Pressure is a force per unit of area exerted over the surface of an object (as in 35 psi in the tires on your car). When an object is immersed in water, or some other liquid medium, the fluid pressure exerted on that object varies with the depth at which it is submerged. For example, the volume of water pressing down on an object submerged 10 feet is twice that of an object submerged half that depth.

**Fluid Pressure** (force per unit area) can therefore be defined as follows:

** p=wh** ,where **w** = weight density of the fluid ** h** = depth at which the object is submerged

**Fluid Force** (total force exerted on object) is therefore given by

** F=pA** ,where **A**=total area of surface object in question **F=whA**

According to Pascal’s Law (principle), an object submerged in a fluid is subjected to **equal pressure in all directions **(at any given depth). For a sheet of metal submerged in water and resting horizontally at a given depth, the fluid force is constant over its entire surface. If, however, the submerged sheet is resting vertically, the entire force exerted over this object by the water varies with depth; the bottom of the sheet will experience more fluid force than its top. In order to determine the total force acting on this vertically oriented sheet, the force exerted on each rectangular cross-section of infinitesimal width (Δy) will be calculated and summed over the object’s entire vertical span; enter integration. With a well-chosen location for the y-axis in our model, the length of each rectangular cross-section can be easily expressed as some variation of f(y).

**Rectangular Plate**

The example above was relatively simple since f(y) was a constant throughout its vertical span. With shapes whose widths are not constant, the mathematical model can once again vary depending on the perspective chosen. In the examples below, circular plates have been introduced since they provide opportunities for multiple forms of substitution in the integration process, thereby maximizing learning opportunities for students.

The fluid force acting on the ends of a cylindrical water tank is the subject below. I felt that this would be more interesting than imagining the force exerted on a circular plate submerged in a body of water. To simplify matters here, atmospheric pressure and other factors such as sliding forces have been ignored.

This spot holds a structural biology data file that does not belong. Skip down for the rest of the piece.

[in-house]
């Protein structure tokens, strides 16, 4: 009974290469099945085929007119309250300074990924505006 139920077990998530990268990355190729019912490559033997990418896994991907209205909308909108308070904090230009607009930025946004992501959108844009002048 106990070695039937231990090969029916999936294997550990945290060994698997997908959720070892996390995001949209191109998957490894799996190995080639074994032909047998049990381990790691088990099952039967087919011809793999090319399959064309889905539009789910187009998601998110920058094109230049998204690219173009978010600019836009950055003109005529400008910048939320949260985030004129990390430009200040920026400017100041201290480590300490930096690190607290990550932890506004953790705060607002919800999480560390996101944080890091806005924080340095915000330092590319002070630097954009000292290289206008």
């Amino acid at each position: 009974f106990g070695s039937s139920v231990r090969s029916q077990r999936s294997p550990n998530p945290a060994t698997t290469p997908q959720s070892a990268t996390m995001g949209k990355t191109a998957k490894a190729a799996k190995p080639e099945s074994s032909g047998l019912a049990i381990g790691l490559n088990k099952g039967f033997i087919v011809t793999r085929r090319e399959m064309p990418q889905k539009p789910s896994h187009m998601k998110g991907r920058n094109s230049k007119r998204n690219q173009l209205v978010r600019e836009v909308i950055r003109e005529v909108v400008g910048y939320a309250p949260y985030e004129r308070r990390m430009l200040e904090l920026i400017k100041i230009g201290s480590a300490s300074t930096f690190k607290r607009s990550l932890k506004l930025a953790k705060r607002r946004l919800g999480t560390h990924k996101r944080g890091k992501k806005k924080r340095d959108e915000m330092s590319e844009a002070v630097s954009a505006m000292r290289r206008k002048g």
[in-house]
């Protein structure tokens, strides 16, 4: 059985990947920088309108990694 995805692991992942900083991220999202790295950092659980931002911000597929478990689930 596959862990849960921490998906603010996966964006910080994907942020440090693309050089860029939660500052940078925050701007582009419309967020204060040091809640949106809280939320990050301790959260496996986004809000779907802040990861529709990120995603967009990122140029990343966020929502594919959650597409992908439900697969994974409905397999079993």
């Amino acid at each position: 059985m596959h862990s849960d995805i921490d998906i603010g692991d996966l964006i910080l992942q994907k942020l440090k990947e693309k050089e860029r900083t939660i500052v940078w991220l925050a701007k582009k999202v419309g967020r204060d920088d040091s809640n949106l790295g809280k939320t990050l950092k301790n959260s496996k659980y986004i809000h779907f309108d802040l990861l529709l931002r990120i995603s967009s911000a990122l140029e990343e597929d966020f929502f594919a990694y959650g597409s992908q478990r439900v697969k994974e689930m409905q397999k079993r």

**Cylindrical Tank: Half-full (Perspective 1)**

**Cylindrical Tank: Half-full (Perspective 2)**

**Cylindrical Tank: Filled to Capacity**

It is worthwhile drawing attention to the forces acting on the ends of top half of the tank filled to capacity **(451.34 lb)** and the bottom half filled to half capacity** (332.8 lb)**. This type of thoughtful comparison can add to the students’ understanding of this topic.

The two images directly below once again show the two perspectives of fluid forces acting on the ends of our water tank. They are included here to illustrate the contents of the interactive link that follows.

**Tank Centered at (0,0)**

**Tank Centered at (0,-2)**

Click on the link provided here to interact with fluid force on the ends of a cylindrical tank.

In the image and link below, the circular end has been removed from the tank and submerged on its own. Once again, various mathematical models could be used to describe this scenario; the one chosen here has placed the origin at the circle’s center.

Click on the link provided here to interact with fluid force on a submerged vertical plate with center at origin.

The following links will be of interest to some:

Pressure and Buoyancy and Hydrodynamics

Thanks for reading.

Reference

Larson, R., Hostetler, R. P., & Edwards, B. H. (1995). *Calculus of a Single Variable: Early Transcendental Functions.* Lexington, MA: D.C. Heath.